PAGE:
The water industry is undergoing a fascinating transition, with more water utilities having to combat scarcity challenges and more customers requiring knowledge of their consumption patterns and working collaboratively to change behavior. William Doherty - Valor Regional sales lead, shares his insights on the water industry and Valor culture.
1. What attracted you to the water industry?
I initially made the switch to the water industry out of curiosity and an interest in helping Christine (CEO of Valor) achieve her goals. The idea that I might be able to make a good living while doing something positive for the health of the planet as well as helping communities that are struggling is appealing to me, and I have been with Valor since.
2. What is the greatest challenge / obstacle for clients from an apparent loss perspective?
Apparent losses are a big issue for water utilities worldwide. Water loss is difficult to manage due to the many ways that we see it materialize and the complexity of affected infrastructure. Access to data will be the key to proactively mitigating this issue. Thanks to Valor Water Analytics and others in the water industry, utilities have more and more ways to address this issue. They have been monitoring their water loss via annual audits for several years now but Valor can help them take another step forward by moving to a more frequent or even continuous monitoring environment. This will allow them to identify and resolve issues as and where they occur.
3. How do you keep up to date with the water utilities news / developments?
I am lucky to have a position in Valor where it is my job to talk to all sorts of water professionals in a region that is under drought conditions. Because of the environment these people work in, they naturally lead the industry in thought and innovation. I glean a lot about the state of the water industry from my conversations with these individuals. The AWWA, ACWA, and other organizations that bring these folks together for constant education, conferences, and workshops are also great resources.
4. How are Valor sellers perceived in the marketplace?
I hope we are perceived as people who are there to listen and help our customers in any way we can. Steve (Director of Sales) and I try to achieve our goals without being too pushy or salesy.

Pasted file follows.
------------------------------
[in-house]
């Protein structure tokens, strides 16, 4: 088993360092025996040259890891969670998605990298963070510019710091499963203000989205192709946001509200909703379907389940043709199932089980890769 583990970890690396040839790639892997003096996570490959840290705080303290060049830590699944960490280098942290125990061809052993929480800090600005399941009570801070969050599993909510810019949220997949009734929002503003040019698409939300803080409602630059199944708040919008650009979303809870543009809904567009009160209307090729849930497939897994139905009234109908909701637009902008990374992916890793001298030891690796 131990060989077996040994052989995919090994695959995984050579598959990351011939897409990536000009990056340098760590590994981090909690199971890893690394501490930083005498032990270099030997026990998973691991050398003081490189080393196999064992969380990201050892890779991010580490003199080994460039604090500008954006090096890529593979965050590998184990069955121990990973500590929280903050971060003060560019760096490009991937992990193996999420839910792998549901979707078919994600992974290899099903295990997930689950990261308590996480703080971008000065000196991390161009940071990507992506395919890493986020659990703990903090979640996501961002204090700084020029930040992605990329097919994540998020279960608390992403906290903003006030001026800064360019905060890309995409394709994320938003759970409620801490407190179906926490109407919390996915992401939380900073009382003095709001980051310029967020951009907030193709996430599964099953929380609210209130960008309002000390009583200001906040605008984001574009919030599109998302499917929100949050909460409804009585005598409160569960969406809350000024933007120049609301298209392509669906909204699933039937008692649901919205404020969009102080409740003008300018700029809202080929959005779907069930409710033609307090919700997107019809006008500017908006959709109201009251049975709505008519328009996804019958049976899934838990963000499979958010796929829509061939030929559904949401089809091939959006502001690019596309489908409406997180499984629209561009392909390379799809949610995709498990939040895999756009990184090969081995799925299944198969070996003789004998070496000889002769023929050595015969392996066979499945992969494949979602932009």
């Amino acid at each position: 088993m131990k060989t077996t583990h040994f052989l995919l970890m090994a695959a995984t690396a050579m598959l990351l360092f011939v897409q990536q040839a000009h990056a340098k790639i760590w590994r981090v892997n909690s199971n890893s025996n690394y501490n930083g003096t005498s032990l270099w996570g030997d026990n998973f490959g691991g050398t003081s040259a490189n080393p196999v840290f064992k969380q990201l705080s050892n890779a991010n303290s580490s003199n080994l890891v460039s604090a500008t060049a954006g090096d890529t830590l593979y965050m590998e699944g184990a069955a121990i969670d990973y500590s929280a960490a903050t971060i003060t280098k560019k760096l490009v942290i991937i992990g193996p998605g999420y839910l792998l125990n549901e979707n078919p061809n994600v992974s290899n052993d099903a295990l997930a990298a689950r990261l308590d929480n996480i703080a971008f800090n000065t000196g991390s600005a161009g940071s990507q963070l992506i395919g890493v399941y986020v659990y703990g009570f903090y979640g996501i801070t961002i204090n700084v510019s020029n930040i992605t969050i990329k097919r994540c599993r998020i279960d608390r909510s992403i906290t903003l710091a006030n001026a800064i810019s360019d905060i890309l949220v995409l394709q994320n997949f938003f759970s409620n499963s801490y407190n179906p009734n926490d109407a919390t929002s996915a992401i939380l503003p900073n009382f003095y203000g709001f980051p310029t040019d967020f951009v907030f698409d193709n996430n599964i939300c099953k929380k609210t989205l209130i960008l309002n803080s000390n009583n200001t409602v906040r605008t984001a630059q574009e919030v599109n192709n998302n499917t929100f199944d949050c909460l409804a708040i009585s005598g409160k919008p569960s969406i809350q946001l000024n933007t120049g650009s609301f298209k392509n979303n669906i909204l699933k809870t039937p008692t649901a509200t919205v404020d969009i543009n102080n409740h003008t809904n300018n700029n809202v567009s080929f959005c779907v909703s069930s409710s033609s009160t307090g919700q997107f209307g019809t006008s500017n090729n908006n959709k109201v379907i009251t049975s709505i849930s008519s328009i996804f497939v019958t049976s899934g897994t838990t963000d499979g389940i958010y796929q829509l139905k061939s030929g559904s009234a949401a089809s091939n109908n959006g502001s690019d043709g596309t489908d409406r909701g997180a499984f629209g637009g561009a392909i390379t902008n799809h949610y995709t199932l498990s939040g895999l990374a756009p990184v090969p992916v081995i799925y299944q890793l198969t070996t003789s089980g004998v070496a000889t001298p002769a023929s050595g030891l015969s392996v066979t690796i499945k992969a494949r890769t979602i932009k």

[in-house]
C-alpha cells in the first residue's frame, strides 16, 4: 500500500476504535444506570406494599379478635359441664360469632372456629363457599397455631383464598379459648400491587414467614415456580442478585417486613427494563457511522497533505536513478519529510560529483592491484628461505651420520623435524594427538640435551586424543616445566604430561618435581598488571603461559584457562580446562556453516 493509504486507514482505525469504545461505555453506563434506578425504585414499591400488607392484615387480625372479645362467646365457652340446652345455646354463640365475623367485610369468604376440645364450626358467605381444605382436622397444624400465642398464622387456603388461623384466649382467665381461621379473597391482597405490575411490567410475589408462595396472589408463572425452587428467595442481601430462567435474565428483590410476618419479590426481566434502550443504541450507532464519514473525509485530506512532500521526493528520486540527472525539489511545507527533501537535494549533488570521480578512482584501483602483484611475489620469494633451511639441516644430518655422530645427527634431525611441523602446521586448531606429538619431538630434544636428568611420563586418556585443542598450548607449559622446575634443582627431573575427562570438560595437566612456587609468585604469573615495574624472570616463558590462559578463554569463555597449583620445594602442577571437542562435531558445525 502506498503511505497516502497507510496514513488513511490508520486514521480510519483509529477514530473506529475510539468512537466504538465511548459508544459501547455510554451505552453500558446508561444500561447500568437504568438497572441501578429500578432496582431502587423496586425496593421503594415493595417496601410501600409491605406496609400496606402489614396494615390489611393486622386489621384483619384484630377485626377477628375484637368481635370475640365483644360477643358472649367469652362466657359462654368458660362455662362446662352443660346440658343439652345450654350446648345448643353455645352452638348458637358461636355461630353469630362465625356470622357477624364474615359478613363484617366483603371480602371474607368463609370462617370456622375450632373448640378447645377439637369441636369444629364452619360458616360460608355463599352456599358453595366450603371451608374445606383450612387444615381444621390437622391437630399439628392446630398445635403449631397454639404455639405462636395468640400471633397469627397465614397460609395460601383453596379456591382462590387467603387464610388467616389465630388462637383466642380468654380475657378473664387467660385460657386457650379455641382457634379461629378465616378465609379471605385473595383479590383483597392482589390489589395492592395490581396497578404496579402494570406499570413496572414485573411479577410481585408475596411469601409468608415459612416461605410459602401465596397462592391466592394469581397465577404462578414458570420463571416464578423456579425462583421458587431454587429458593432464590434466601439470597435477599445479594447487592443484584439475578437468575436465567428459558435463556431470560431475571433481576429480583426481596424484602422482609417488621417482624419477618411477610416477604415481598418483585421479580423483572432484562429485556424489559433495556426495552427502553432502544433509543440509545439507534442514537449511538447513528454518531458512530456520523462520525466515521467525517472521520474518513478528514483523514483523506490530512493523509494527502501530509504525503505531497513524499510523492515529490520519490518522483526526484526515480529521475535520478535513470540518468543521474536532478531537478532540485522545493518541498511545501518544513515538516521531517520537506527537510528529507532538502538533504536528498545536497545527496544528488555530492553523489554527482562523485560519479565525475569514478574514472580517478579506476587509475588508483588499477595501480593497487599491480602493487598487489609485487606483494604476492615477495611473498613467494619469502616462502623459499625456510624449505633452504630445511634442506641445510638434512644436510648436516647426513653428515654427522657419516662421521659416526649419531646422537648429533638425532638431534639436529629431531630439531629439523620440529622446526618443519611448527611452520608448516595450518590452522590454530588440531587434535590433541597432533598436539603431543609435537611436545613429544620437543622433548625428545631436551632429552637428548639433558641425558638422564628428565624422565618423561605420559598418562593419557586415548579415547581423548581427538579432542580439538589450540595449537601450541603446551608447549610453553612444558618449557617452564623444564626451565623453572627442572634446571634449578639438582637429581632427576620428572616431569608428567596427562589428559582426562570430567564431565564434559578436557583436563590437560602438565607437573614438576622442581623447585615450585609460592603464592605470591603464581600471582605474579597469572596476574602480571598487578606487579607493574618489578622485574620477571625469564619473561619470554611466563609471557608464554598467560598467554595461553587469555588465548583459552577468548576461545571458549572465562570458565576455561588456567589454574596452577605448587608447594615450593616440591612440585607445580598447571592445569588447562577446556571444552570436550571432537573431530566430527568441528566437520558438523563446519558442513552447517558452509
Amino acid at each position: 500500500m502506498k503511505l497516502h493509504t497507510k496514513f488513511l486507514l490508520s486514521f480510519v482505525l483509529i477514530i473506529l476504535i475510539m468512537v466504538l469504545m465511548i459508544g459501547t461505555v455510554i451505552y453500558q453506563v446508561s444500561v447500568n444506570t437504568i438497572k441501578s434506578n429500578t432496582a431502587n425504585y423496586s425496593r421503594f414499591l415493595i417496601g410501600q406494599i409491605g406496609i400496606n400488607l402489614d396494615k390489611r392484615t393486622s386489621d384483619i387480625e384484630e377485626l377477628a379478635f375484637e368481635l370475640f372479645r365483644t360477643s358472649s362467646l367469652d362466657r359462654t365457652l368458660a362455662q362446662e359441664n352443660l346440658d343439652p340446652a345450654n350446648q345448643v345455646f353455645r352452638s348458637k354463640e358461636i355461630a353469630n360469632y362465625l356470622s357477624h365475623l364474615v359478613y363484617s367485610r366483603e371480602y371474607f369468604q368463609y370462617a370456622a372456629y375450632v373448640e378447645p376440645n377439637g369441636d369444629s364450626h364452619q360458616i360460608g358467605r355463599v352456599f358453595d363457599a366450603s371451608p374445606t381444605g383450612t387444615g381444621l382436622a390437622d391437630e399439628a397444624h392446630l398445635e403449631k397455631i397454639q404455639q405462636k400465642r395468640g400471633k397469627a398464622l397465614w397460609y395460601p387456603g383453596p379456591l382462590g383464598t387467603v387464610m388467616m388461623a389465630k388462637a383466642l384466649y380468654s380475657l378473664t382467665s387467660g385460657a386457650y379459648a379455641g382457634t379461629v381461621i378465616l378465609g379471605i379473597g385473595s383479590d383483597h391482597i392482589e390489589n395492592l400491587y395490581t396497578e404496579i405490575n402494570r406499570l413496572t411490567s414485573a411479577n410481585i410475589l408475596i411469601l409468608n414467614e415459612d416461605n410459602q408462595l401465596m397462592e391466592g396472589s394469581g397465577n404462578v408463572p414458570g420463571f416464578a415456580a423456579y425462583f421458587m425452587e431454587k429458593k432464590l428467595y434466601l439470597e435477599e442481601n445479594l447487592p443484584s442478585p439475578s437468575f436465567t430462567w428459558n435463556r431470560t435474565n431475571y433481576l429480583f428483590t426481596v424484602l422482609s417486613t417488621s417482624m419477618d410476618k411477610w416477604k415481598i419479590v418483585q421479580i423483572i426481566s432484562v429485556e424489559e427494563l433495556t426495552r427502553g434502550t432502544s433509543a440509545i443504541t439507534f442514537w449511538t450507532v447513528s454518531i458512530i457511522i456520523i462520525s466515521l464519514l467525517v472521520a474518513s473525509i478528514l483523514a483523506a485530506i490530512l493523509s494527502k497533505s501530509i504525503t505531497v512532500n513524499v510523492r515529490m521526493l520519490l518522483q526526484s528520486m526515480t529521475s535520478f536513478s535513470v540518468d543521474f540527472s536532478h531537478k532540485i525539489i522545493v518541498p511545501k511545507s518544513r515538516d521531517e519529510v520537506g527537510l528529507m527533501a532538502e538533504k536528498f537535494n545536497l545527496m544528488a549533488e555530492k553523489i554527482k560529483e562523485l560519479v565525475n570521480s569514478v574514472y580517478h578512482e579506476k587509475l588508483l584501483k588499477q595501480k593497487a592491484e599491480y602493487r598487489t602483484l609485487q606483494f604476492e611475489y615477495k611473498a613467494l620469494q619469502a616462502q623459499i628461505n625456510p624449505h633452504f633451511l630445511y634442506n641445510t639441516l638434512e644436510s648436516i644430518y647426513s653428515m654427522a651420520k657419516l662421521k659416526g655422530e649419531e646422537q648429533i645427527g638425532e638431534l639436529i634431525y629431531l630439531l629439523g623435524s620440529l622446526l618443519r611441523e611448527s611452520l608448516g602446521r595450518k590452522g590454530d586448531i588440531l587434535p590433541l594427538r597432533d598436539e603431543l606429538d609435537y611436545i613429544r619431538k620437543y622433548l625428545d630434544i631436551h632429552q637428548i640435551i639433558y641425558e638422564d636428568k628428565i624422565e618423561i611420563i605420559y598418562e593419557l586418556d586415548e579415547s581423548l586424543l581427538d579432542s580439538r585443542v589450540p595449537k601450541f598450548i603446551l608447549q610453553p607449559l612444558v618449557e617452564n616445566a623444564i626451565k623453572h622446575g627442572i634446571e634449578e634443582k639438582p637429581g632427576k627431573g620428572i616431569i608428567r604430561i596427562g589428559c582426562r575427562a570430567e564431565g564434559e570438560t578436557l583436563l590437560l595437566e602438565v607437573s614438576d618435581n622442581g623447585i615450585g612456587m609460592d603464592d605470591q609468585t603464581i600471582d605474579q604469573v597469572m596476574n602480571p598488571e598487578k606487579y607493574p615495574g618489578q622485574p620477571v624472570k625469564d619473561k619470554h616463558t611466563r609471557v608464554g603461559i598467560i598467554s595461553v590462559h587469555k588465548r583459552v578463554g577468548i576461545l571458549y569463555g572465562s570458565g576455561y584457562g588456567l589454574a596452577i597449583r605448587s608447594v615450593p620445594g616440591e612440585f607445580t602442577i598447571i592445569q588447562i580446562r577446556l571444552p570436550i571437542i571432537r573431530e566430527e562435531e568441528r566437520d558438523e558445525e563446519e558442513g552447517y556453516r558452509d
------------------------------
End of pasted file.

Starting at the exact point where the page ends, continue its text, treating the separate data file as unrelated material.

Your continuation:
5. Where do you see AMI (Advanced Metering Infrastructure) technology going?
AMI is a great tool for utilities to gain a much more granular view of their systems. It is a large investment and solutions like ours can potentially add to the return on investment. I expect water utilities to start to change to AMI over the next 10 years as the benefits in revenue recovery and process efficiency become more clear, and the price of AMI hardware drops.
6. How would you describe Valor culture?
Valor has a true start-up culture. We are blessed to have a very pragmatic leader who believes in staying lean and efficient. Our team is diverse and we are creating an environment where you always have many different ideas and input when discussing our plans and future. I see this as one of our biggest strengths.
7. What advice would you give a sales person applying to join Valor?
I would say the learning curve in this field is very steep, unless this is an area you already have experience in. Take the time to talk to as many people in the sector as possible when you are starting out. The job is understanding each utility’s needs and identifying opportunities where Valor can help. Every utility is different based on their key needs, level of sophistication, environment they operate in, management style, economic environment in their service area, and government mandates in the region so it is very important to listen carefully and ask relevant questions so you have a deep understanding of where we might be able to help.
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